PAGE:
Most of the time we see bodyguards in movies, or television shows, and it looks like a very glamorous job. Actually, we have no clue as to the actual responsibilities their job entails. Of course, the United States Secret Service is one of the first occupations that comes to mind. They are highly trained officers, many of whom have combat experience. These agents are willing to lay their lives on the line, if necessary, to protect their President, his family, other Executive Officers, former Presidents and Vice-Presidents.
Weaponry that bodyguards may use depends on the jurisdiction where they work. Some may legally carry concealed handguns, batons, pepper spray, or taser guns. Others with more high-risk vocations may carry sub-machine guns or assault rifles. Specialized weapons such as sniper rifle and shotguns, may also be used to protect clients. Secret Service Counter Assault Teams are armed with a large variety of guns and rifles. Those in high-risk assignments also wear body-armor vests, and carry folded bullet-proof shields that look like briefcases. The United States Department Bureau of Diplomatic Security protects U.S. missions overseas. Officers that were agents of the U.S. Treasury Department are now assigned to the Department of Homeland Security.
Being a bodyguard involves all types of detailed work, such as pre-planning every trip or event their client has scheduled. They have to check out buildings, hotel rooms, backgrounds of people their client will be in contact with, and inspect the vehicles to be sure there are no bombs or other traps. Some bodyguards serve as drivers, but there are usually other bodyguards along, as well. There are close-protection officer ancillary units that check for IED’s and electronic “bugs.” Most politicians and dignitaries around the world require bodyguards.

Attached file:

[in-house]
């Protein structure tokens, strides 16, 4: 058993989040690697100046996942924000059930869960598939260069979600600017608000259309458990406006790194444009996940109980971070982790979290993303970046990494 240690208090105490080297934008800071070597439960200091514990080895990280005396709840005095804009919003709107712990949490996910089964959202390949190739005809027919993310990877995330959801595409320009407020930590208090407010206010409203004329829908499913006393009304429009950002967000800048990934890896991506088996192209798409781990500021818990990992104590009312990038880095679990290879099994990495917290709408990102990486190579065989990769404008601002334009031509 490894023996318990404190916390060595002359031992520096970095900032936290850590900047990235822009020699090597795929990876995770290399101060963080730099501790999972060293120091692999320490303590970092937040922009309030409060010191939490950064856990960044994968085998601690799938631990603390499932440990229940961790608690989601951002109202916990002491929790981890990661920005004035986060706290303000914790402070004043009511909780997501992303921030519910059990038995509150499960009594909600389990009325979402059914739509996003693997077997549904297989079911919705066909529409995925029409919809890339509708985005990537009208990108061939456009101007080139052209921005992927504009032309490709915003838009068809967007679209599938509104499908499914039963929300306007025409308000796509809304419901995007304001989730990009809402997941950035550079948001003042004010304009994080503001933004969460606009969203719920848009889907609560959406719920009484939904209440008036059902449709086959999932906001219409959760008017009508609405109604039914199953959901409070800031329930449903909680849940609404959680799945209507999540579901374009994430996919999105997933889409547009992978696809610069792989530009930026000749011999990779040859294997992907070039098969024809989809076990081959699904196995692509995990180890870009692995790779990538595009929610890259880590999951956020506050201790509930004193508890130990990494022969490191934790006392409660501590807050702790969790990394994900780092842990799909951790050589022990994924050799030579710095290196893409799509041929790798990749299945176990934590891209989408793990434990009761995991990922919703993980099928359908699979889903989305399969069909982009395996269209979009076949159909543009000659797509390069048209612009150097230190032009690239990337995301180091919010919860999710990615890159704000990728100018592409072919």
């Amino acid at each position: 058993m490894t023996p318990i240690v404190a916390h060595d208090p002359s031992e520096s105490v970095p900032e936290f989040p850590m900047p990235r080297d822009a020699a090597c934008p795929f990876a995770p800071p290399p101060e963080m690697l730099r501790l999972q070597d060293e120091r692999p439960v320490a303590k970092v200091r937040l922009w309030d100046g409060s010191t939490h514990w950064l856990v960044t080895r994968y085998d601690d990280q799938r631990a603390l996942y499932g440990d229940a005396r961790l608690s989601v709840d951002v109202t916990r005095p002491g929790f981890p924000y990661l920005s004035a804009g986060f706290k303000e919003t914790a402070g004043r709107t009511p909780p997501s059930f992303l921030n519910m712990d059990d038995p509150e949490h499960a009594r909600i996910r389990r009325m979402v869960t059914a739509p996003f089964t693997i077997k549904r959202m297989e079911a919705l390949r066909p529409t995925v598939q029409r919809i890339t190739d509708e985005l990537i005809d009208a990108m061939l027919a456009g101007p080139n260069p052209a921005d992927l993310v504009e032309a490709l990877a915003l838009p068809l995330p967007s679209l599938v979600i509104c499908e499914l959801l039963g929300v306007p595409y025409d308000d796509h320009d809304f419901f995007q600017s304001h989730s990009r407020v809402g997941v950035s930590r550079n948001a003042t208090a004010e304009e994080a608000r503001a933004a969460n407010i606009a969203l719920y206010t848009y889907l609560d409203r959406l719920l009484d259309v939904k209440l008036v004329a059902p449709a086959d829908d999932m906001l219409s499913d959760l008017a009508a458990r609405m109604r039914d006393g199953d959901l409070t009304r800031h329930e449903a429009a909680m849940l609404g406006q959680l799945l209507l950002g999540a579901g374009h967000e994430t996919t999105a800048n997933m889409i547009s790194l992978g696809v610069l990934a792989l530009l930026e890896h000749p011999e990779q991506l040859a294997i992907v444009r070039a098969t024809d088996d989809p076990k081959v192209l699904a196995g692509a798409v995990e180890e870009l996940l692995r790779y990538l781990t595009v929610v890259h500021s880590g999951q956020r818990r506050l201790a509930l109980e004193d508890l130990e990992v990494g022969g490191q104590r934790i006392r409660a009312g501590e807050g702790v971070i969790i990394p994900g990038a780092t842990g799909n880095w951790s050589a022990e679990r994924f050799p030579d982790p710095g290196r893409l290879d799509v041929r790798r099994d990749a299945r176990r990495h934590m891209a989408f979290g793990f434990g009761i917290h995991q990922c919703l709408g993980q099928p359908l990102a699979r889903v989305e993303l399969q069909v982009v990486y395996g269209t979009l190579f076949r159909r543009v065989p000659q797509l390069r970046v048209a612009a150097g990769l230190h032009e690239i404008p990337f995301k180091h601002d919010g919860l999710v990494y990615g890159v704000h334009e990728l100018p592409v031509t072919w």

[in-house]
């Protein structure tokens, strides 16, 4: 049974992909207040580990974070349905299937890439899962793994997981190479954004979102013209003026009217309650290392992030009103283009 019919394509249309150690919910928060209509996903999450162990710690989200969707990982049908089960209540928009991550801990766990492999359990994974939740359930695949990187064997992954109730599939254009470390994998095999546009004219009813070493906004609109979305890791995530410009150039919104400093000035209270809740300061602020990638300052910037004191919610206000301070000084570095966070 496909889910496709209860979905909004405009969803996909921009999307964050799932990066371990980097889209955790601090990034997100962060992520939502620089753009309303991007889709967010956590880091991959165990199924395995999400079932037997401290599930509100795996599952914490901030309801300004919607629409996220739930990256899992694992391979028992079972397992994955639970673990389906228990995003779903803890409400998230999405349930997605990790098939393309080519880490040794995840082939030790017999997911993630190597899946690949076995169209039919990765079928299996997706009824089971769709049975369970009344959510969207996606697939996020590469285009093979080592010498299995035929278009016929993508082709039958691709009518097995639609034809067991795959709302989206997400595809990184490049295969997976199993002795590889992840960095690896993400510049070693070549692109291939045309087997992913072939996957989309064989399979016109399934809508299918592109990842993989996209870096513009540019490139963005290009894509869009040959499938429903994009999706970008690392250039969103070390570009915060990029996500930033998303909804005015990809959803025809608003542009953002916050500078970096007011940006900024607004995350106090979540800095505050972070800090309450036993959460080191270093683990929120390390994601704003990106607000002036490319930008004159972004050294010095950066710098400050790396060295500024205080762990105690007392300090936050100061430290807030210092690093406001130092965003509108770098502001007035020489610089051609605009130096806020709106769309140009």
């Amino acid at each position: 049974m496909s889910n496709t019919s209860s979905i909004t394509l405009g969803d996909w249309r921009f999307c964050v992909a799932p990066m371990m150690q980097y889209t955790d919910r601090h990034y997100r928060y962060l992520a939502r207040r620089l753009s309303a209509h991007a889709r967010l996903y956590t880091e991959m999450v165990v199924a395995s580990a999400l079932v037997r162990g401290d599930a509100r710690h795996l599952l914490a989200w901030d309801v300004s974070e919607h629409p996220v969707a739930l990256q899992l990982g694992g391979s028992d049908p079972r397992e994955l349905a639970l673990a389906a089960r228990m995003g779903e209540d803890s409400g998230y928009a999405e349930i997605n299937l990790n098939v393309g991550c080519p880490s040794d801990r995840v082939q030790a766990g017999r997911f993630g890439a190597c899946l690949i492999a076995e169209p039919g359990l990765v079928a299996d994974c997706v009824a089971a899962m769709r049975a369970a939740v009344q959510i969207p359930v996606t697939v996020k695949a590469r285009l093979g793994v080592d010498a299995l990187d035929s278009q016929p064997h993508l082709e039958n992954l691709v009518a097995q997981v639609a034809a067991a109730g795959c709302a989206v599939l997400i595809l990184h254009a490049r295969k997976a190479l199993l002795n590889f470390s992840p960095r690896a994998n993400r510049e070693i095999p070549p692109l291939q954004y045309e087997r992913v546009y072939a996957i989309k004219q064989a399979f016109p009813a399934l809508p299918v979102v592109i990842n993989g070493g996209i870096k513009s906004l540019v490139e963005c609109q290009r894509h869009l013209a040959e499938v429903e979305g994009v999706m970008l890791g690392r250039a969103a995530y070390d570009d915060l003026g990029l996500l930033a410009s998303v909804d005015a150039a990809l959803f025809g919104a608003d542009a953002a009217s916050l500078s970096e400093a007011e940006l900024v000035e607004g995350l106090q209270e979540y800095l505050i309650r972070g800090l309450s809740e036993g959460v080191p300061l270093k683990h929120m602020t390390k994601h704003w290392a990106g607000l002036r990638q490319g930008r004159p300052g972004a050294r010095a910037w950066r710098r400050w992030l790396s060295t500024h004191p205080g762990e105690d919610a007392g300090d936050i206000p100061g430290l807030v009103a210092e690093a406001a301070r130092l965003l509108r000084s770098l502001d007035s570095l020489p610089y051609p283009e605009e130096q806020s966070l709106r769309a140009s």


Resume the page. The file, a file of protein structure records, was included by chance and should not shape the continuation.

Other types of bodyguards include those who protect their celebrity clients from paparazzi and stalkers. Lance Armstrong has had the same two bodyguards since 2000, Erwin Ballarta, and his partner, Serge Borlee. They are both well trained in defensive tactics. Ballarta is a defensive tactics instructor for the Texas Department of Public Safety, and has 22 years of law enforcement experience. Ballarta and Borlee have accompanied Armstrong on every Tour de France competition. They meet with local law enforcement ahead of time to map out the entire ride, locate medical stations and trauma doctors, and even run along beside him across the finish line for each stage of the race to protect him from overzealous fans, boisterous crowds, and/or some even wanting to do him harm.
Many private companies offer security for individuals on a continued basis or for special occasions. Their personnel may offer special cars, transportation, and take many other safety measures to protect their clients. It is amazing how many people worldwide require bodyguards and special security systems. The job requires being physically fit, having good hearing and vision, and available to work long hours. They are very dedicated to the duty of shielding their client, whether a dignitary, celebrity, or any other person in need of protection.
We should appreciate those people who have the expertise and are willing to keep others safe in a world that makes this such a necessity.